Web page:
“This is a country of about 12 million people. That rice is meant for ultimate consumption of Nigerians.
“In addition, Benin Republic just negotiated with Japan to receive rice worth 30 million dollars.
“It is clear that the ultimate destination of the rice will be Nigeria and that is why we are appealing to our neighbours.
“First preservation is the first law of survival, we are doing this to preserve our economy and the security of our country,” he said.
The minister who disclosed that the border drill will be in place as long as necessary, noted that Nigeria could no longer continue to play the big brother at the expense of its economy and national security.
“The facts at our disposal reveal that 10,000 vehicles are imported every month into the Cotonou seaport.
“For a population of about 12 million people to be importing 120,000 vehicles in a year means that the vehicles are going to Nigeria with sufficient market.
“As I have said, there is no gain without pain, there will be discomfort at the beginning ultimately we believe it is going to be to the ultimate interest of Nigeria,” he said.
The minister reiterated that both Benin Republic and Niger Republic were hurting Nigeria’s economy and security because of their non compliance with the ECOWAS Protocol on Transit Goods and State of Origin.
“We have been on this dialogue since 2015 and the truth of the matter is that there has never been any legitimate transit trade between us and the two countries
“This is hurting our economy, affecting our security and no country will fold its arms when the overall interest of its people is being jeopardise,” he said.
The minister said that government decided to prohibit sale of fuel in filling stations less than 20km away from the borders because of the high level of smuggling of the product to neighbouring countries.
He said no fewer than 160 filling stations were affected by the directive and they were in such a large number because they primarily engage in smuggling.
“These are stations that when you drive into them in the day time, they will not be dispensing fuel until late in the night when they will smuggle the product across the border,” he said.
Mohammed disclosed that a very sizable proportion of the subsidised imported petrol into the country was finding its way to Benin Republic, Niger Republic and some other West African countries.
“What we find out is that we are actually subsidising the product not just for Nigerians but for many West African countries.
“For instance, if the landing cost of pms is about N200 today, in order to cushion the effect on the people, government sells at N140 per liter.
“Meaning that for every liter of fuel bought, the government is paying N60. If you consume one million litres a day, the government is paying N60 million a day.
“You can imagine that from what the government pays, it is the neighboring countries that benefit about 50 per cent of it,” he said.
Mohammed said that it had been provenly established that 95 per cent of illicit drugs , arms and ammunition came into the country through the land borders with attendant effect on increase in terrorism, banditry, kidnapping and other crimes.
He said with the border drill directive, there had been drastic reduction smuggling of drugs and arms into the country, thereby reducing rate of crimes.
The minister said that government was aware of the effects of the border drill on the citizens, particularly the spike in the price of rice, but the people must bear the temporary pains to reap the benefits.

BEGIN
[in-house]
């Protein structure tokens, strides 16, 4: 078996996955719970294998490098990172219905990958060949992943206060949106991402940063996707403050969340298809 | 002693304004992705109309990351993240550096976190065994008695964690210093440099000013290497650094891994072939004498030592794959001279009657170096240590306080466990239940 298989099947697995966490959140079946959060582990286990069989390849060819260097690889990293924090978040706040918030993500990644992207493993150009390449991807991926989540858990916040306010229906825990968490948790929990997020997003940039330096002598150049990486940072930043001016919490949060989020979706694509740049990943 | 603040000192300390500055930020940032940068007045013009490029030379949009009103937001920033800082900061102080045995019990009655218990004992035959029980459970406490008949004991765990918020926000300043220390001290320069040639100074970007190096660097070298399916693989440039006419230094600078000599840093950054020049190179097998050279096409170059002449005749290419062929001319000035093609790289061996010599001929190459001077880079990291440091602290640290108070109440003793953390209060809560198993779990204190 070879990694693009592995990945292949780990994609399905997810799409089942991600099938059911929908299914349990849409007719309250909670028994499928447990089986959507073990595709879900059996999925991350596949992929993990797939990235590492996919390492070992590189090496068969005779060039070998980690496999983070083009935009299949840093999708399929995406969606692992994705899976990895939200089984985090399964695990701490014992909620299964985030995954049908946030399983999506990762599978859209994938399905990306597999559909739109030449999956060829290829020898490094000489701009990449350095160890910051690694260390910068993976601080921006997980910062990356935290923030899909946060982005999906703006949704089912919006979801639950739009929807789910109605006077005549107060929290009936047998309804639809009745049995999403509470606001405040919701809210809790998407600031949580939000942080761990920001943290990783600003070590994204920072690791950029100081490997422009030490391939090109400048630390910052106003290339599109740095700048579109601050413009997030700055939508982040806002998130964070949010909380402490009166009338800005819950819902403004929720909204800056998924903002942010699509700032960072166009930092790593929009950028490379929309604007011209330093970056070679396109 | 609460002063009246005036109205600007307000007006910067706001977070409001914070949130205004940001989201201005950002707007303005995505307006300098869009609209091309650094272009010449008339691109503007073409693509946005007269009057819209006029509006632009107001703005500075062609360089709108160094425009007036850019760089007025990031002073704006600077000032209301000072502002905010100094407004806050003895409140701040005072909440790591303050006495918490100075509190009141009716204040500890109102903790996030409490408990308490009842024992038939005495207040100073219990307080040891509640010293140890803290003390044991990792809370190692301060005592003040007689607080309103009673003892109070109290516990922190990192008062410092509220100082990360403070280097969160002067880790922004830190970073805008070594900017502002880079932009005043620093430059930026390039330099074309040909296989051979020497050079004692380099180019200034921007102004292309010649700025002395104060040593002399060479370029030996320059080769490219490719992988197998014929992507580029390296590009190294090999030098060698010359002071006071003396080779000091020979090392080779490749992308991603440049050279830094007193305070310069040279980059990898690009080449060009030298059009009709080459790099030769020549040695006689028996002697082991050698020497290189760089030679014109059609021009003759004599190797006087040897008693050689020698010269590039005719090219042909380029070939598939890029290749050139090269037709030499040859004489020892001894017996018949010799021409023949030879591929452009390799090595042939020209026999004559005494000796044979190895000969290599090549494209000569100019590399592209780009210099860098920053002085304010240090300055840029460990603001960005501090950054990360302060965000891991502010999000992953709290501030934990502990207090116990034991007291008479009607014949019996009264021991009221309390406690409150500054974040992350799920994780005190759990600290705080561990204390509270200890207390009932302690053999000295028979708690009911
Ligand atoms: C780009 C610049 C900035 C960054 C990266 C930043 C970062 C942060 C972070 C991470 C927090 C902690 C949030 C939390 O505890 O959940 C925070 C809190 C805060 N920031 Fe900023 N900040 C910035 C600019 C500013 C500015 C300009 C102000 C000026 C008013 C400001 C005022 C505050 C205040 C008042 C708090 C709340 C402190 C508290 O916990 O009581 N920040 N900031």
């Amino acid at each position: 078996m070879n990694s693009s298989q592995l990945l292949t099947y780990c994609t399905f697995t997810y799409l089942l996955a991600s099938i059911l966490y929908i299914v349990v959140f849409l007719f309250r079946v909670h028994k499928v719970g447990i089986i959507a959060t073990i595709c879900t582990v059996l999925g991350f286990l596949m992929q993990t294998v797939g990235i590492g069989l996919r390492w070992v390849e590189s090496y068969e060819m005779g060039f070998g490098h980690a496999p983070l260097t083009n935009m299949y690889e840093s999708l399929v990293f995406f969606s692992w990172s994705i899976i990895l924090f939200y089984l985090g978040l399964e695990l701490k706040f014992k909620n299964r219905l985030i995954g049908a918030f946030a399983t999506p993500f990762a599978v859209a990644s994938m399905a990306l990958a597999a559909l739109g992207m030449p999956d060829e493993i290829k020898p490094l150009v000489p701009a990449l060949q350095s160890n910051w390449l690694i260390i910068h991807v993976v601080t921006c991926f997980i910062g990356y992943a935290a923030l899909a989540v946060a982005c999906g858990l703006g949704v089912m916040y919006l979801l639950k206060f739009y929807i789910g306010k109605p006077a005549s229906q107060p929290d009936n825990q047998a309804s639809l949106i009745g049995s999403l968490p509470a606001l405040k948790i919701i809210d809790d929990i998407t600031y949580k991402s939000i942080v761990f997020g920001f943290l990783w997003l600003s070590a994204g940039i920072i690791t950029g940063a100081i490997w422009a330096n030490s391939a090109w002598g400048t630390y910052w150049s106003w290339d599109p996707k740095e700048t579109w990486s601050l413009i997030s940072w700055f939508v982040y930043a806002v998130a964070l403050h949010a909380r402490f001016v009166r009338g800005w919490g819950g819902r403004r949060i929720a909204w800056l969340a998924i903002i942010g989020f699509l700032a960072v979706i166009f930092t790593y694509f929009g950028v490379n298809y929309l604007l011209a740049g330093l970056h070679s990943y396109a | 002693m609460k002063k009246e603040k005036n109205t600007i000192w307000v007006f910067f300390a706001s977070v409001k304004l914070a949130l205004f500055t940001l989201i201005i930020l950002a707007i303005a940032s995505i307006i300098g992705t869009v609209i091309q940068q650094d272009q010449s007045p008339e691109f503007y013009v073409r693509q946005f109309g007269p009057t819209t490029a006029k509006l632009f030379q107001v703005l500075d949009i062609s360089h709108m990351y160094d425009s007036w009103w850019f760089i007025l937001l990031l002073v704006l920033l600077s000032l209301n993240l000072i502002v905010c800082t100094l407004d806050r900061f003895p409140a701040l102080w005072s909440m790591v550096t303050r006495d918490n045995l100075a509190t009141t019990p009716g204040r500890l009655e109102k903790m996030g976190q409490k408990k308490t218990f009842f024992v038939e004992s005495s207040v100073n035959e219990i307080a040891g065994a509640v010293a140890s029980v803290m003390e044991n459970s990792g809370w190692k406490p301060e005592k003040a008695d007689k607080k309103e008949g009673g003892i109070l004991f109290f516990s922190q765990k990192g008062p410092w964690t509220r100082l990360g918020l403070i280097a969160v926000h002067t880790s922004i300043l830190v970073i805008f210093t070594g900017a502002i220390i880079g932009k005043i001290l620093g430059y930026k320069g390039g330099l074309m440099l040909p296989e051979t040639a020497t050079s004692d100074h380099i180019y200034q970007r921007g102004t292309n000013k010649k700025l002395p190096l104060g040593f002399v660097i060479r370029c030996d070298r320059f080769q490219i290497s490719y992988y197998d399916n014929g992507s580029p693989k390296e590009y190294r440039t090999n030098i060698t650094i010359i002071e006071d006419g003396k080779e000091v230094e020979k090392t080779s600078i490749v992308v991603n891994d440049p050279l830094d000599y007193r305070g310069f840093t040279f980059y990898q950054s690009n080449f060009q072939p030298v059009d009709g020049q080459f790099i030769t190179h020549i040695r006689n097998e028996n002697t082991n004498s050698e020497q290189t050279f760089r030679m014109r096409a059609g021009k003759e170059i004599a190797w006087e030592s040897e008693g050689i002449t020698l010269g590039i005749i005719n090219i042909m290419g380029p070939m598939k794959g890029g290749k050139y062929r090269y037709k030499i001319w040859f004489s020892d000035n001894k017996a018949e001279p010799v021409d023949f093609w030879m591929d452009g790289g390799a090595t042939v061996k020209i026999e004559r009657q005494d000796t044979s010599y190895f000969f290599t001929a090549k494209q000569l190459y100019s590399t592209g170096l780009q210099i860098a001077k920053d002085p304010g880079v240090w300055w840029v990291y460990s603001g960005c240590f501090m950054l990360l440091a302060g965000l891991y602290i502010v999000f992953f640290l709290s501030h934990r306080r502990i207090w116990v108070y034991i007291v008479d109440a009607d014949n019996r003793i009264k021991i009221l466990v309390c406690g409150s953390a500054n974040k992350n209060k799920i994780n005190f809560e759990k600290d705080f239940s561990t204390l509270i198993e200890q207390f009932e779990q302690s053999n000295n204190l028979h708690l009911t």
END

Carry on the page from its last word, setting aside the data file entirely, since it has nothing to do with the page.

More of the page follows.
NAN reports that most of the viewers that called in to the programme supported the government on the partial border closure directive.
They contended that Nigeria had been reduced to a dumping ground for decades.
Some of them gave the examples of China that closed its borders for decades to achieve its vision of self reliance and becoming a nation to reckon with globally
SDN Trains CBOs, Journalists On How To Track NDDC Projects Using Technology
In continuation of its efforts at bridging the gap between service providers like the Niger Delta Development Commission NDDC and communities, Stakeholder Democracy Network SDN in partnership with the Shehu Musa Yar’Adua Foundation engaged community based organizations and media practitioners in a one-day start-up workshop to equip them with the requisite skills need to support the NDDC in actualizing its core mandate of developing the Niger Delta.
An official of BudgIT, a nongovernmental organization with a focus on participatory governance through accessible budgets and public data, Mr Adewole Adejola led participants through the rudiments of budget and project tracking. Employing vivid experiences from Tracka, an arm of BudgIT established to address critical issues related to projects in Nigeria, Mr Adejola carefully the processes of project assessment and evaluation to the participants.
The event which took place on Tuesday at the Aldgate Hotels in Port Harcourt included breakout sessions where participants identified several issues related to project execution and proffered solutions to them.
Some participants who spoke with FR News at end of the event expressed gratitude to the organizers of the workshop, adding that the skills they have acquired from the training would be used to ensure that NDDC projects sited in their communities are not only completed but also executed according to design and specifications.
Recall that SDN in collaboration with other development partners has held two other events as a build-up to developing an application geared towards improving the level of engagements between NDDC and citizens in Rivers State. On the 14th of November, the SDN in partnership with the Ken Saro-Wiwa Foundation and the Shehu Musa Yar’Adua Foundation awarded prizes to winners of the hackathon organized to enable young computer programmers from the region design a user-friendly application that would be launched as a technology tool to help community members interact better with the NDDC.